There is a bus that can take you there, but I was being a lazy backpacker and took the easy option. I'd booked a taxi which took me from my hotel in Sandakan, right to the entrance of the sanctuary.
The sanctuary was opened in 1964 to save orphaned orangutan babies in Borneo. And over the years there have been many that needed to be saved from illegal hunting or destruction of their habitat deforestation. At Sepilok they are taken care of till they are old enough and capable of taking care of themselves in the wild.
Sepilok is not like a zoo where you can walk past enclosures and see the resident animals. The orangutans only come out at feeding times. And so do the tourists. Feeding times are at 10am and again at 3pm when carers drop food on the feeding platforms.
When I went there were so many people wanting to catch a glimpse of an orangutan, that I had to fight for a good viewing spot on the humans platform. On the opposite side, a carer was putting food out on the orangutan platform. And then we waited. And waited. And waited. After a good 15 minutes, we saw some branches move, but it took another 15 minutes for a mum and her little baby to climb onto the platform and check out the nosh.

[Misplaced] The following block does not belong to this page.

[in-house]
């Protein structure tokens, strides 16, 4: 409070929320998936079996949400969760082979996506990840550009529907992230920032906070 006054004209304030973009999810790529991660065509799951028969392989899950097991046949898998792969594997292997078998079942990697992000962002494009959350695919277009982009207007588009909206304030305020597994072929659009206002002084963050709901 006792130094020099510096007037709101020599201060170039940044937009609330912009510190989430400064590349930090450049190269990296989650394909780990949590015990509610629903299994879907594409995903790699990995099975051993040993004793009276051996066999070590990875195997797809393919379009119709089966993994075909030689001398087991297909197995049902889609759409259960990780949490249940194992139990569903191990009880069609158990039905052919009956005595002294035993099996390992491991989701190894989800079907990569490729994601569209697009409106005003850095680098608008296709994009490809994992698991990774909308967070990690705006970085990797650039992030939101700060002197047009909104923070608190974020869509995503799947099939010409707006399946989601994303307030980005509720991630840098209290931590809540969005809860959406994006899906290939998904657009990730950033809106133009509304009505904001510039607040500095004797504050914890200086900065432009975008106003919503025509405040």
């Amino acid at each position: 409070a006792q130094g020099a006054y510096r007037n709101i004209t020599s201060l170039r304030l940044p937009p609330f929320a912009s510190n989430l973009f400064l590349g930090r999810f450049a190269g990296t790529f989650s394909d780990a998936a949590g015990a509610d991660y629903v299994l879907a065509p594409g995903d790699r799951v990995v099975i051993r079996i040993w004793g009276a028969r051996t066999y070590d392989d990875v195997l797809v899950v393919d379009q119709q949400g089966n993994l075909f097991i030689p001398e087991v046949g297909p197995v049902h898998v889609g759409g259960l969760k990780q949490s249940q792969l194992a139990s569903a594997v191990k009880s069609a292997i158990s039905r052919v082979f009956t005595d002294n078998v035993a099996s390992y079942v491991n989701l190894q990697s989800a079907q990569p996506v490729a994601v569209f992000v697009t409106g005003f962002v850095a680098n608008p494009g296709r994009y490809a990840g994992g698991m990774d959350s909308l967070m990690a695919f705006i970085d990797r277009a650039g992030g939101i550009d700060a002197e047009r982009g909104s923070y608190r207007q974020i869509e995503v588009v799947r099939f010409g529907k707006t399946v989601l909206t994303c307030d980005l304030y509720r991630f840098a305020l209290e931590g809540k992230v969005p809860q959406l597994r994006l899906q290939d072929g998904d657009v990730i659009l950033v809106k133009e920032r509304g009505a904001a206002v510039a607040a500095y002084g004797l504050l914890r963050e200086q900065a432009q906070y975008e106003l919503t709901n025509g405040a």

I spotted another young male that was trying to get closer to the food, but the mum with the baby wasn't willing to share.
When she disappeared back into the thick forest, the tourists started to vanish as well. I waited a while till most of the crowd had gone off and luckily that I did. As just when I made my way towards the exit, an adult orangutan decided to come and say hello and jump up on the wooden railing of the walkway. He (Or she. I couldn't tell) paced up and down a few times before jumping into a tree and swinging back into the forest.
I did feel that I 'd seen more tourists than monkeys at Sepilok Orangutan Centre in Borneo, but that close encounter with the adult orangutan and the fact that the centre is doing a pretty good thing saving the orangutans, makes a visit well worth it.